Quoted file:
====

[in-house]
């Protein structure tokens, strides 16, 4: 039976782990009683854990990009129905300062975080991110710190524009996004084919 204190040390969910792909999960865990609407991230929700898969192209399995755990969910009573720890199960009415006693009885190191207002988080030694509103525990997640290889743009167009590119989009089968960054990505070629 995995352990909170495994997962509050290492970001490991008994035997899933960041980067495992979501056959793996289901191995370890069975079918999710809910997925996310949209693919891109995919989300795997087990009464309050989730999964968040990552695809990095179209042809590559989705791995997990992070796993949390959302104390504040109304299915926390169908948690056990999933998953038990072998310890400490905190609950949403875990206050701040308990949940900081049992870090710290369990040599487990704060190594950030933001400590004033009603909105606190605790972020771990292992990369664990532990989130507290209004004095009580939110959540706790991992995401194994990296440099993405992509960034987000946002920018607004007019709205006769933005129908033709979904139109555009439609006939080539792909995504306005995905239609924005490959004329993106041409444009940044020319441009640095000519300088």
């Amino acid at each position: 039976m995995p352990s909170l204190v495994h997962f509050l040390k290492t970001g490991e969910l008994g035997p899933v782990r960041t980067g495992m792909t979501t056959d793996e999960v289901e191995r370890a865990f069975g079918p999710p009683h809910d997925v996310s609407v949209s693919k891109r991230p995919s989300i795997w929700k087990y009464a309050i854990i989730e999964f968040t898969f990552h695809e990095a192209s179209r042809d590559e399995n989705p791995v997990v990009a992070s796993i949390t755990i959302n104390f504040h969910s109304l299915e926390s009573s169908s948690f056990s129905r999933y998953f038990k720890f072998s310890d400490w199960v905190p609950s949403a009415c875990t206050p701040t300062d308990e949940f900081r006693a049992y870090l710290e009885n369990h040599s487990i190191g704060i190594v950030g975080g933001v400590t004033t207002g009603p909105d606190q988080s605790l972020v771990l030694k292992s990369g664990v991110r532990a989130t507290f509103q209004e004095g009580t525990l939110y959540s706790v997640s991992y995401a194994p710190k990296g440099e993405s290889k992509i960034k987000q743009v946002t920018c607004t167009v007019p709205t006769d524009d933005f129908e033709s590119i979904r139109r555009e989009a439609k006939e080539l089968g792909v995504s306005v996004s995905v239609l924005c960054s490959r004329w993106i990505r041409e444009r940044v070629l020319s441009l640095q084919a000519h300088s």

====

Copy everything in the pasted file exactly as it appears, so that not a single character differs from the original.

[in-house]
């Protein structure tokens, strides 16, 4: 039976782990009683854990990009129905300062975080991110710190524009996004084919 204190040390969910792909999960865990609407991230929700898969192209399995755990969910009573720890199960009415006693009885190191207002988080030694509103525990997640290889743009167009590119989009089968960054990505070629 995995352990909170495994997962509050290492970001490991008994035997899933960041980067495992979501056959793996289901191995370890069975079918999710809910997925996310949209693919891109995919989300795997087990009464309050989730999964968040990552695809990095179209042809590559989705791995997990992070796993949390959302104390504040109304299915926390169908948690056990999933998953038990072998310890400490905190609950949403875990206050701040308990949940900081049992870090710290369990040599487990704060190594950030933001400590004033009603909105606190605790972020771990292992990369664990532990989130507290209004004095009580939110959540706790991992995401194994990296440099993405992509960034987000946002920018607004007019709205006769933005129908033709979904139109555009439609006939080539792909995504306005995905239609924005490959004329993106041409444009940044020319441009640095000519300088």
């Amino acid at each position: 039976m995995p352990s909170l204190v495994h997962f509050l040390k290492t970001g490991e969910l008994g035997p899933v782990r960041t980067g495992m792909t979501t056959d793996e999960v289901e191995r370890a865990f069975g079918p999710p009683h809910d997925v996310s609407v949209s693919k891109r991230p995919s989300i795997w929700k087990y009464a309050i854990i989730e999964f968040t898969f990552h695809e990095a192209s179209r042809d590559e399995n989705p791995v997990v990009a992070s796993i949390t755990i959302n104390f504040h969910s109304l299915e926390s009573s169908s948690f056990s129905r999933y998953f038990k720890f072998s310890d400490w199960v905190p609950s949403a009415c875990t206050p701040t300062d308990e949940f900081r006693a049992y870090l710290e009885n369990h040599s487990i190191g704060i190594v950030g975080g933001v400590t004033t207002g009603p909105d606190q988080s605790l972020v771990l030694k292992s990369g664990v991110r532990a989130t507290f509103q209004e004095g009580t525990l939110y959540s706790v997640s991992y995401a194994p710190k990296g440099e993405s290889k992509i960034k987000q743009v946002t920018c607004t167009v007019p709205t006769d524009d933005f129908e033709s590119i979904r139109r555009e989009a439609k006939e080539l089968g792909v995504s306005v996004s995905v239609l924005c960054s490959r004329w993106i990505r041409e444009r940044v070629l020319s441009l640095q084919a000519h300088s």